Earlier this week, Claremore Rotarians were given a presentation on the importance of local newspapers and their impact on communities around the state and the country.
Claremore Daily Progress publisher Kristy Geisler served as special guest at the group’s regular weekly meeting and took the opportunity to offer Rotarians some thoughts regarding local newspaper’s continued significance.
“Like some of you here today, before I first got into the newspaper industry in 1994, I wasn’t a (newspaper) subscriber,” Geisler said. “I used to receive a newspaper wrap with local ads and grocery insert which, in the industry is called the TMC — total market coverage — to reach every household with a newspaper product.
“I know none of you have ever seen this but the ads (in the TMC) were full of typos, so I decided with my background in marketing to go into the publisher’s office and tell him I could help him have more effective ads,” she continued. “That morning, he told me he was running ads in national trade publications for an advertising director, so I looked at him and said I could do that job and I was hired on the spot, thus beginning a 25-year career in newspaper management.”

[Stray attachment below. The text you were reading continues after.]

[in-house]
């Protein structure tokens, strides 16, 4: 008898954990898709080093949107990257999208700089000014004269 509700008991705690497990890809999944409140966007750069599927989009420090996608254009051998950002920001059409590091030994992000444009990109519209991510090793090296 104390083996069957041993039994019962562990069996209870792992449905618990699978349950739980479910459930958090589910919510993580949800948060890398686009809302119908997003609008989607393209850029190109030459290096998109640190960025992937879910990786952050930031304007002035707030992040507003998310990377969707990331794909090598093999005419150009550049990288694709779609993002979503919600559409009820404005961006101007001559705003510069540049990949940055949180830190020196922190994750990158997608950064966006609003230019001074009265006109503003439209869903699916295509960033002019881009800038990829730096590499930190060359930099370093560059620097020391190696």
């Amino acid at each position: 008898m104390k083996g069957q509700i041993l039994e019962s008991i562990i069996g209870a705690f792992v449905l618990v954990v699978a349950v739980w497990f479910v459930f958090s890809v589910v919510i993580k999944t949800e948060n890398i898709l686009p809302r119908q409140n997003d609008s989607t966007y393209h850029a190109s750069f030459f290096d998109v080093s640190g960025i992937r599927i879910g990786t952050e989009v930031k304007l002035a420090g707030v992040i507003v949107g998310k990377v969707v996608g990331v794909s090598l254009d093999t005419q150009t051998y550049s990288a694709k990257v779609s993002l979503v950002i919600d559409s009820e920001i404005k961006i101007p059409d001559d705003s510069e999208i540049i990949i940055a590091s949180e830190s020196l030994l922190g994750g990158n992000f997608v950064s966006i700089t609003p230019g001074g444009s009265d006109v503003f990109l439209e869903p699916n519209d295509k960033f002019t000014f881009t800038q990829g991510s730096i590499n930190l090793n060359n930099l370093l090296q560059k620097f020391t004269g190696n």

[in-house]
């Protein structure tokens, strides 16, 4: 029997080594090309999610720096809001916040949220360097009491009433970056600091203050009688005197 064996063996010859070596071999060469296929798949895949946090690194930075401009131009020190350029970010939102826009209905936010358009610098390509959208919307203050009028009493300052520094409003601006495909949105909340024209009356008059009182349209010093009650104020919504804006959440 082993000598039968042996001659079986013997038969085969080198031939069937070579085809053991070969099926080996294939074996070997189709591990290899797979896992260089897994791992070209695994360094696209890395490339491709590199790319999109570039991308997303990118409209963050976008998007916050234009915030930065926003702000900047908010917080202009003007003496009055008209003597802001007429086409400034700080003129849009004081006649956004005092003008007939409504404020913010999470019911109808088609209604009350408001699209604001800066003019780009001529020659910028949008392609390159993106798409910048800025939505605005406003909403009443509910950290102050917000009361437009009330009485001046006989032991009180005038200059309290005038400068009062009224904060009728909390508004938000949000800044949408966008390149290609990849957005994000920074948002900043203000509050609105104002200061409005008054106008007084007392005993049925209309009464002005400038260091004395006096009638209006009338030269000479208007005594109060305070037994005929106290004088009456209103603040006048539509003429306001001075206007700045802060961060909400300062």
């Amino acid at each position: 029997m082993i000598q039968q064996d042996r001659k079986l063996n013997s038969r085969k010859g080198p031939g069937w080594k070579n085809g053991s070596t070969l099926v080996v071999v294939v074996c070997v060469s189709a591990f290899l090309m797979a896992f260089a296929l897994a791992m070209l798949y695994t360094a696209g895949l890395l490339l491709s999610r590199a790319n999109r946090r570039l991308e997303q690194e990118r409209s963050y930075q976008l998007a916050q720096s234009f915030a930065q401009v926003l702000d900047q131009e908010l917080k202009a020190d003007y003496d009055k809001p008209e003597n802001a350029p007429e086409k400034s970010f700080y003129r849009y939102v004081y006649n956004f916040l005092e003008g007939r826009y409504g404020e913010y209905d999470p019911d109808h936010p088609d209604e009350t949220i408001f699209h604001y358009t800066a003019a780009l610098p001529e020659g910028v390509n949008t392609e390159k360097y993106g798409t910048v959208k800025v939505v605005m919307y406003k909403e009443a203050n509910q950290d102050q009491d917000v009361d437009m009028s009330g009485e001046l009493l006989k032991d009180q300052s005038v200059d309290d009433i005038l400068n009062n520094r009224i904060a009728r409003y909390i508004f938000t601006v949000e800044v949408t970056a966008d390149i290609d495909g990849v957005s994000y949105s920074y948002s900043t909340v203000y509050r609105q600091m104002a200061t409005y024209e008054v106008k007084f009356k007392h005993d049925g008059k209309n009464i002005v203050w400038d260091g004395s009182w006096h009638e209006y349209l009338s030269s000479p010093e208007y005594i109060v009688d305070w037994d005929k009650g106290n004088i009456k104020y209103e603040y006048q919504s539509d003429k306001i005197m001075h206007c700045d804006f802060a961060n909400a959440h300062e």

Geisler noted that although talk of newspapers not having enough readership, statistics provided by the National Newspaper Association indicate otherwise.
Among some of the statistics provided by the NNA were:
• Total community readership with a 2.3 percent pass along rate is 150 million weekly
• 65 percent of community market adults say newspaper ads are influential in making purchase decisions.
• 70 percent of community market adults say they rarely or never rely on television for purchasing decisions.
• The most frequently read topic is local news and 71 percent believe their newspaper’s accuracy is good excellent.
“Our company (CNHI) has invested in more than 110 newspapers, and with our recent merger of our sister company, Raycom Media, I can tell you that they believe in our local newspapers and communities more now than ever before,” she said. “In the digital age, it’s sometimes difficult for print to be ‘sexy’, but where else do you find pictures of homecomings, celebrations of life and tributes to those we’ve lost? Where would we be without a newspaper to keep local government accountable for the decisions made that impact Rogers County? Every day, I hear from subscribers who say ‘Call me old school, but I want to hold the newspaper in my hands and read the story, page by page.”
Geisler then cited some statistics about readership of the Progress, including the Progress’s website attracting 49,835 unique visitors a month, with more than 133,000 total page views.
She concluded her presentation with a brief question and answer session.